Unlike the pesh merga, the Shi'a resistance lacked an organized fighting force, although it maintained cells and had carried out armed operations on occasion. The Shi'a opposition has long enjoyed sanctuary and support from the Iranian regime, although Teheran does not appear to have furnished significant material or logistical assistance during the March 1991 uprising.
Once the loyalist troops regrouped and mounted their counteroffensive, only massive foreign assistance or intervention could have saved the ill-equipped and inexperienced rebels. With little more than Kalashnikovs, machine guns, rocket-propelled grenades, and a few captured tanks and artillery pieces, the Shi'a and Kurdish rebels were almost defenseless against helicopter gunships and indiscriminate mortar and artillery barrages. They had few anti-tank weapons and even fewer surface-to-air missiles.
The civilian toll was high throughout the country. Thousands of unarmed civilians were killed by indiscriminate fire from loyalist tanks, artillery cannons and helicopters; and later, when security forces rolled into a city and executed persons on the streets, in homes and in hospitals. The violence was heaviest in the south, where a smaller portion of the local population had fled than in Kurdish areas, owing partly to the danger of escaping through the south's flat, exposed terrain. Those who remained in the south were at the mercy of advancing government troops, who went through neighborhoods, summarily executing hundreds of young men and rounding up thousands of others.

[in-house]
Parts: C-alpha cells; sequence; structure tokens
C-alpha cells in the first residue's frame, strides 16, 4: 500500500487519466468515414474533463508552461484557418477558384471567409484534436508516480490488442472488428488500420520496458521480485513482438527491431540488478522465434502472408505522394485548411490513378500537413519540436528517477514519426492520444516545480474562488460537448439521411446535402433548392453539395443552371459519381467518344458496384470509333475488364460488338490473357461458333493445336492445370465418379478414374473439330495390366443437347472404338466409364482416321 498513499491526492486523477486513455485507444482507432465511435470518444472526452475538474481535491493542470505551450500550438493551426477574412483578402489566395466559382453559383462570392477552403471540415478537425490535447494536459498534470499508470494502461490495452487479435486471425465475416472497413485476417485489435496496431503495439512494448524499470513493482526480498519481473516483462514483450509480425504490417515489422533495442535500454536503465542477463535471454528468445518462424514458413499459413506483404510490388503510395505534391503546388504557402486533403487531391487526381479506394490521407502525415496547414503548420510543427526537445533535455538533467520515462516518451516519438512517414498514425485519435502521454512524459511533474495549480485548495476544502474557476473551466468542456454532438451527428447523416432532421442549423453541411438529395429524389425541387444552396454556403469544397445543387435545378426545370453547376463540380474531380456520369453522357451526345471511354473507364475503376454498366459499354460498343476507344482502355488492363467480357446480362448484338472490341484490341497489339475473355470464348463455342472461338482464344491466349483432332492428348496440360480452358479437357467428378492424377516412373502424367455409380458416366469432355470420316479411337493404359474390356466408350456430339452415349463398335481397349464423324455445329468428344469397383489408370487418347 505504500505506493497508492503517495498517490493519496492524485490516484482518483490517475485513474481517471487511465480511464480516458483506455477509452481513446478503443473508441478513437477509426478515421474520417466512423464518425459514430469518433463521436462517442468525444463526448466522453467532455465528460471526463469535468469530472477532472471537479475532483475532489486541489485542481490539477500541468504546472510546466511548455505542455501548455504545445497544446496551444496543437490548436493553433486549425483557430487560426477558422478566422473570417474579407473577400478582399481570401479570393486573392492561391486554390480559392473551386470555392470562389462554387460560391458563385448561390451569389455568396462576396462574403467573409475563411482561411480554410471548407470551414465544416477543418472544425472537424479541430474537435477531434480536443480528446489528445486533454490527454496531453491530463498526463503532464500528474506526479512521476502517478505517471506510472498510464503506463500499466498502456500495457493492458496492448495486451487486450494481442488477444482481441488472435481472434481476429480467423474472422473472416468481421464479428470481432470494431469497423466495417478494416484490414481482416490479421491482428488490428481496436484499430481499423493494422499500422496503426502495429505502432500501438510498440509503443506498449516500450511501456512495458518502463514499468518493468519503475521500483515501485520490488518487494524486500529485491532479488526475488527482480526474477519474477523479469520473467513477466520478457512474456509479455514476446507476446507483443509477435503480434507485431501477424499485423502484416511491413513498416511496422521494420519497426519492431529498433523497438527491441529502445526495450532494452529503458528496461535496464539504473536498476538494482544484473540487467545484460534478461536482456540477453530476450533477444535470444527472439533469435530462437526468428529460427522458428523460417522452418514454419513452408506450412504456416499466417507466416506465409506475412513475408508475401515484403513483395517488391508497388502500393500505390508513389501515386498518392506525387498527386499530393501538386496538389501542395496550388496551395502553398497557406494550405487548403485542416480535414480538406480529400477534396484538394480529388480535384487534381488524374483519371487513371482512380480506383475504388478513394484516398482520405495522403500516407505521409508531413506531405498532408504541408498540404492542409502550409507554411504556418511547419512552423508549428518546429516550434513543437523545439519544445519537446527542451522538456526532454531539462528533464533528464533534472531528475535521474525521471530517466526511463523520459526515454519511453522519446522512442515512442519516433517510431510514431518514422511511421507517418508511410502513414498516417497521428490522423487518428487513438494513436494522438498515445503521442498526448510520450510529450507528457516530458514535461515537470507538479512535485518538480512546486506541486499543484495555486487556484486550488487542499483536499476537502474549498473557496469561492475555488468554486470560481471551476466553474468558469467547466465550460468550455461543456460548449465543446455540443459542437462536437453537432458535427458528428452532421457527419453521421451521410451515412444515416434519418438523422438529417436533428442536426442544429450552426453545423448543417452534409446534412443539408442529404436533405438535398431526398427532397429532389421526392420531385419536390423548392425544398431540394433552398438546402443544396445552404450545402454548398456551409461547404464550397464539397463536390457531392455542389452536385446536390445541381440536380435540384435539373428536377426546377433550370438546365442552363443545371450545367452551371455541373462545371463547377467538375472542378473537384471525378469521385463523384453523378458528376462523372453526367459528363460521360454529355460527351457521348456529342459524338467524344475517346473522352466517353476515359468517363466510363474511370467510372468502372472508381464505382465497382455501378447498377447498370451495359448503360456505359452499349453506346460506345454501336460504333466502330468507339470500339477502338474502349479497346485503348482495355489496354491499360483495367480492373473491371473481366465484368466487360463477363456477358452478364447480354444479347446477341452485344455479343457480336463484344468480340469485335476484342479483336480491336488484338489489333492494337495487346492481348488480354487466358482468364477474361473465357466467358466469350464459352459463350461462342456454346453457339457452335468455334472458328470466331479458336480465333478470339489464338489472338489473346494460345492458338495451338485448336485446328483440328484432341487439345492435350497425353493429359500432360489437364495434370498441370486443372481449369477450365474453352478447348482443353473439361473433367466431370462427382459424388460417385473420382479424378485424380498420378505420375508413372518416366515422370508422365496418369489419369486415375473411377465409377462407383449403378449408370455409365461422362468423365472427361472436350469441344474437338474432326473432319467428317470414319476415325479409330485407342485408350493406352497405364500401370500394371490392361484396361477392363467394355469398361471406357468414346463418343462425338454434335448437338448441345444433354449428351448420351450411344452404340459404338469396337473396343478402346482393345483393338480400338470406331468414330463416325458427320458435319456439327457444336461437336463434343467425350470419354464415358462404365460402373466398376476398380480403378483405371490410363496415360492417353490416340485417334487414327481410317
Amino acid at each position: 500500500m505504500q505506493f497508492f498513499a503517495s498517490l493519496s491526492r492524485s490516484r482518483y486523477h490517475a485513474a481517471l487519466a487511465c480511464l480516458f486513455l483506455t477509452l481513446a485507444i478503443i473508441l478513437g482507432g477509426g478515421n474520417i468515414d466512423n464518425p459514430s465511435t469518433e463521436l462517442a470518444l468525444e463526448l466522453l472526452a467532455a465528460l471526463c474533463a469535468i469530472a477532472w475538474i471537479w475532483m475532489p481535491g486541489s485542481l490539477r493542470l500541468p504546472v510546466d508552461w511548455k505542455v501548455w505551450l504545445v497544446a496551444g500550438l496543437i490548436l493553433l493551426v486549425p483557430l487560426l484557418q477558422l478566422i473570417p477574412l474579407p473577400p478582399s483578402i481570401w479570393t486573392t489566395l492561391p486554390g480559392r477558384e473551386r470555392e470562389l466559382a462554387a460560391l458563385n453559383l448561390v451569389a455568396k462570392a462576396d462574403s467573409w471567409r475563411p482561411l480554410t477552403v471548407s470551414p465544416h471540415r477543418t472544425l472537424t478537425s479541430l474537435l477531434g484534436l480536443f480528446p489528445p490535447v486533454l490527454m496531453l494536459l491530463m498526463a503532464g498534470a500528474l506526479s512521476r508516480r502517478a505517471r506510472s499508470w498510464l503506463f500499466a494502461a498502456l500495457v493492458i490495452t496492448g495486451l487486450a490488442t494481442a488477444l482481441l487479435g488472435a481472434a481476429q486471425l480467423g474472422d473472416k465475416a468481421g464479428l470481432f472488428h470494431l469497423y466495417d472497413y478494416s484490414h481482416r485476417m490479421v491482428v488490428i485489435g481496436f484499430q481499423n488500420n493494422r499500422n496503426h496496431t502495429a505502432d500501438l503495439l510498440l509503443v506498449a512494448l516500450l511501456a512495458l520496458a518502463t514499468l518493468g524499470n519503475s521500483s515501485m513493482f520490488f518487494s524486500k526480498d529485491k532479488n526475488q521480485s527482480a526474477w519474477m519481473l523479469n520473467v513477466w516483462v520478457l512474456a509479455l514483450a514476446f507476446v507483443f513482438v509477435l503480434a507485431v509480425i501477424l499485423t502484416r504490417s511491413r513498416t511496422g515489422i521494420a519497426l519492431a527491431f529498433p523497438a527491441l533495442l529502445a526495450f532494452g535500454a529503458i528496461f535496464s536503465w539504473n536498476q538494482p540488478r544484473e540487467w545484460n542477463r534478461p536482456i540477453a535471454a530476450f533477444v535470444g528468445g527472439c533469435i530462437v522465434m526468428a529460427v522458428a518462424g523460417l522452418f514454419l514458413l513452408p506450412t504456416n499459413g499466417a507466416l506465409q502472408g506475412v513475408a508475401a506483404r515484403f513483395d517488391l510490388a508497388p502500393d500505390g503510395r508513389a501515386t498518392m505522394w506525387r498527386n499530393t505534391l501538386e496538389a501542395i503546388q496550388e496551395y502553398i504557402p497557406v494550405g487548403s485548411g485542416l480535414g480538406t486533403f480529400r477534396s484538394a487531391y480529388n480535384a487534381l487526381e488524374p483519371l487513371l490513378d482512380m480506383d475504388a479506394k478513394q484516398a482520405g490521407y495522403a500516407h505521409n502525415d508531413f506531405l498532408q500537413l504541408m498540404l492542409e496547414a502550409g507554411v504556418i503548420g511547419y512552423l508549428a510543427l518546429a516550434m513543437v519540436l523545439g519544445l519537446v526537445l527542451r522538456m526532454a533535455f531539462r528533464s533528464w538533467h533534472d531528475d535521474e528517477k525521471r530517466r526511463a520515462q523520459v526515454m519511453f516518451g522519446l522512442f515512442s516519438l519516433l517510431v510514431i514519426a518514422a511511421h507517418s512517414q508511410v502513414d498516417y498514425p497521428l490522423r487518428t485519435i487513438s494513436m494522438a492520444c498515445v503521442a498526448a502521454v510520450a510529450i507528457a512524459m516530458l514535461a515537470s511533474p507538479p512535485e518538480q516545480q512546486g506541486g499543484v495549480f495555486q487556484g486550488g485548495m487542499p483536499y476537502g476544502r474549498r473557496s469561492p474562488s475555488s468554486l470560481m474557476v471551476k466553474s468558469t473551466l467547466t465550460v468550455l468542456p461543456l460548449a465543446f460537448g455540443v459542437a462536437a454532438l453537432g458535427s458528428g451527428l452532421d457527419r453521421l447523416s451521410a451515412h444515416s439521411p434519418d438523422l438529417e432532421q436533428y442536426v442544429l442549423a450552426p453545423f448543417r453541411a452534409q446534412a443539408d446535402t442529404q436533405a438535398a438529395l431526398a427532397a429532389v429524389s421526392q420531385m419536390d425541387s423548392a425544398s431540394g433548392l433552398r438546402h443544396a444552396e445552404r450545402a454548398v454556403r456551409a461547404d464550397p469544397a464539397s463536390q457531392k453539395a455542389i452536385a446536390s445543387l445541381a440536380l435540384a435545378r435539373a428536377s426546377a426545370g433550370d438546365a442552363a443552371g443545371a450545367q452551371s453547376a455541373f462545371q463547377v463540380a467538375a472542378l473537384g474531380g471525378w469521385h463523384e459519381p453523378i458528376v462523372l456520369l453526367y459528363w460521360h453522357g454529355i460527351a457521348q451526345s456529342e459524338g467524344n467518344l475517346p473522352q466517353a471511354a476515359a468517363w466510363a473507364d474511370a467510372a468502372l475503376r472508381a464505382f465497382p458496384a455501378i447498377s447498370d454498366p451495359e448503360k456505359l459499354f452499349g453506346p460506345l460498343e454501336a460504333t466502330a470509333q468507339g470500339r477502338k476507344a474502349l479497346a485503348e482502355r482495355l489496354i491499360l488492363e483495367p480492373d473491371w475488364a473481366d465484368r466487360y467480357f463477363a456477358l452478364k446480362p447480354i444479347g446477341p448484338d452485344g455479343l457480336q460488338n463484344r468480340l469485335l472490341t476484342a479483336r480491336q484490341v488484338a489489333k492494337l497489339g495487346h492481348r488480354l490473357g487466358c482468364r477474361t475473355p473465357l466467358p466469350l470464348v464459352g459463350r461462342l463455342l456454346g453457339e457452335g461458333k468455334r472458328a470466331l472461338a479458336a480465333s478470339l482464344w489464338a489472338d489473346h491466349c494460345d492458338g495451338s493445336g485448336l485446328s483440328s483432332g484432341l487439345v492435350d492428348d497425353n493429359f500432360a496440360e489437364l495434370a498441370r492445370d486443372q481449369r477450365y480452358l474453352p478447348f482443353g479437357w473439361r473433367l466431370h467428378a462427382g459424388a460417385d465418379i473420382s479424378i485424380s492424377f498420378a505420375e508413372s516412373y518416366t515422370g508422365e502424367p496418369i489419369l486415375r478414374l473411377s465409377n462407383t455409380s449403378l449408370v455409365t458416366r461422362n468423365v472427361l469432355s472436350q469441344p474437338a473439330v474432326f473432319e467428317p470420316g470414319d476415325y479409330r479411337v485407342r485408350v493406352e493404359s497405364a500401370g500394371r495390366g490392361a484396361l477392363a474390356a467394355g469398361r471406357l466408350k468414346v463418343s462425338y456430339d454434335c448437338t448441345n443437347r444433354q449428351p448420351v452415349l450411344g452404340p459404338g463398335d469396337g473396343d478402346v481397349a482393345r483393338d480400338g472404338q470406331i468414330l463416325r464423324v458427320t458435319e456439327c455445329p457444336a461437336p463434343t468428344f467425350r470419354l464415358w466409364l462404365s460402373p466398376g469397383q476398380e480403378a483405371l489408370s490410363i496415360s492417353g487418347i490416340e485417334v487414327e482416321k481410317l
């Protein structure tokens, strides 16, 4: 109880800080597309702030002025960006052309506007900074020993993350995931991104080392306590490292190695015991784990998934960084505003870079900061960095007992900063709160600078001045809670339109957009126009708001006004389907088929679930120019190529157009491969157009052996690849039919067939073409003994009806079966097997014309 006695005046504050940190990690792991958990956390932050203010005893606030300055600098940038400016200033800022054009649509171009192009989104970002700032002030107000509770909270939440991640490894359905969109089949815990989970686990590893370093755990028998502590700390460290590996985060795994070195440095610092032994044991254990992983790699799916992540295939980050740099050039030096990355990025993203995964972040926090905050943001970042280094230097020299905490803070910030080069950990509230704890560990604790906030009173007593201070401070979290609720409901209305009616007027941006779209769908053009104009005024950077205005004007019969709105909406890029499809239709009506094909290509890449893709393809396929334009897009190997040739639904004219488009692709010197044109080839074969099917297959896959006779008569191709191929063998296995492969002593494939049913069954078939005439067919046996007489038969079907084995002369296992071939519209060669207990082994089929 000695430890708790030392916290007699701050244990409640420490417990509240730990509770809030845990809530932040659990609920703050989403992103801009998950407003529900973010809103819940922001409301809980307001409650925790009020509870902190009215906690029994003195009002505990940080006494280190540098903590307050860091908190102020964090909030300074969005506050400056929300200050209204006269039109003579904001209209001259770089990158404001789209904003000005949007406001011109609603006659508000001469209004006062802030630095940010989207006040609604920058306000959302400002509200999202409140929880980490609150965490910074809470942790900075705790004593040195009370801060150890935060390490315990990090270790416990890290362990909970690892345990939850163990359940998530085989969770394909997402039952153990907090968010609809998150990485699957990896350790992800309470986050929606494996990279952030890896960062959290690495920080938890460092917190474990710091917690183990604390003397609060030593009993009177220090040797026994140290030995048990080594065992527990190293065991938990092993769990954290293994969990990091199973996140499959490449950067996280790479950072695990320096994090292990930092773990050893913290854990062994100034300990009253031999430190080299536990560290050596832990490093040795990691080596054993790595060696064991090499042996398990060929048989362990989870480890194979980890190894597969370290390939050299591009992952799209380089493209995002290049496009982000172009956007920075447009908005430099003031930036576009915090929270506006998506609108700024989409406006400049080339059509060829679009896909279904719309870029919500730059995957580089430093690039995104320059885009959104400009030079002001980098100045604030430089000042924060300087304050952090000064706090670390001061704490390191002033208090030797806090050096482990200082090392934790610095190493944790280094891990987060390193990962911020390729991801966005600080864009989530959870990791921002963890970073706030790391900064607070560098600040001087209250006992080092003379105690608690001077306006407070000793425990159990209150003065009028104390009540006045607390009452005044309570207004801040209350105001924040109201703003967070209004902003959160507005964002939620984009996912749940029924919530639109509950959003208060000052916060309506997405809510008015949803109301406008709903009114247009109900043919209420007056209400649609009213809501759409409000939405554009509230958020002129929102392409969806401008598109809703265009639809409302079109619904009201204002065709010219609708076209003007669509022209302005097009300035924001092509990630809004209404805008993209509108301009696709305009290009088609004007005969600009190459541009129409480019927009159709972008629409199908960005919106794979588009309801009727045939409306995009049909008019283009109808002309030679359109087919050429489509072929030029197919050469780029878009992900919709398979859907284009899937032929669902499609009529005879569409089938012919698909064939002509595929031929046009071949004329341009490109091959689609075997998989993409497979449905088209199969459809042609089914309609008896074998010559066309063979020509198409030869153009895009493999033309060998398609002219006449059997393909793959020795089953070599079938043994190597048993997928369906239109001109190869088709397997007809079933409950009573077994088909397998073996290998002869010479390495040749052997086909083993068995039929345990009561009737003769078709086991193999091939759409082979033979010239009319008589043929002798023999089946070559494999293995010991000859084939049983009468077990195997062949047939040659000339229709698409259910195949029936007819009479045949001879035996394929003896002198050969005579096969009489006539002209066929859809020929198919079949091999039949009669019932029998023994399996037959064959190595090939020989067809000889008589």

There were variations to this general pattern. Basra was the scene of chaotic, pitched battles for several days, but never fell completely into rebel hands. In other cities, the rebels ousted the security forces with little difficulty. The army later recaptured some cities, such as Karbala and al-Najaf, only after bitter fighting, but swept into others, such as Suleimaniyya, with little resistance.
Just as the experience of years of repression fed the fury of the uprising, it fueled the terrified exodus as soon as the rebellion began to falter. During March and early April, nearly two million Iraqis escaped from strife-torn cities to the mountains along the northern borders, into the southern marshes, and into Turkey and Iran. Their exodus was sudden and chaotic, with thousands fleeing on foot, on donkeys, or crammed onto open-backed trucks and tractors. In the south, many fled into or through the maze of marshes that straddle the Iranian border. Thousands, many of them children, are thought to have died or suffered injury along the way, primarily from adverse weather, unhygienic conditions and insufficient food and medical care. Some were killed by army helicopters, which deliberately strafed columns of fleeing civilians in a number of incidents in both the north and south. Others were injured when they stepped on mines planted by Iraqi troops near the eastern border during the war with Iran. The environmental organization Greenpeace has estimated that the death rate among Kurdish and Shi'a refugees and displaced persons averaged 1,000 daily during April, May and June 1991.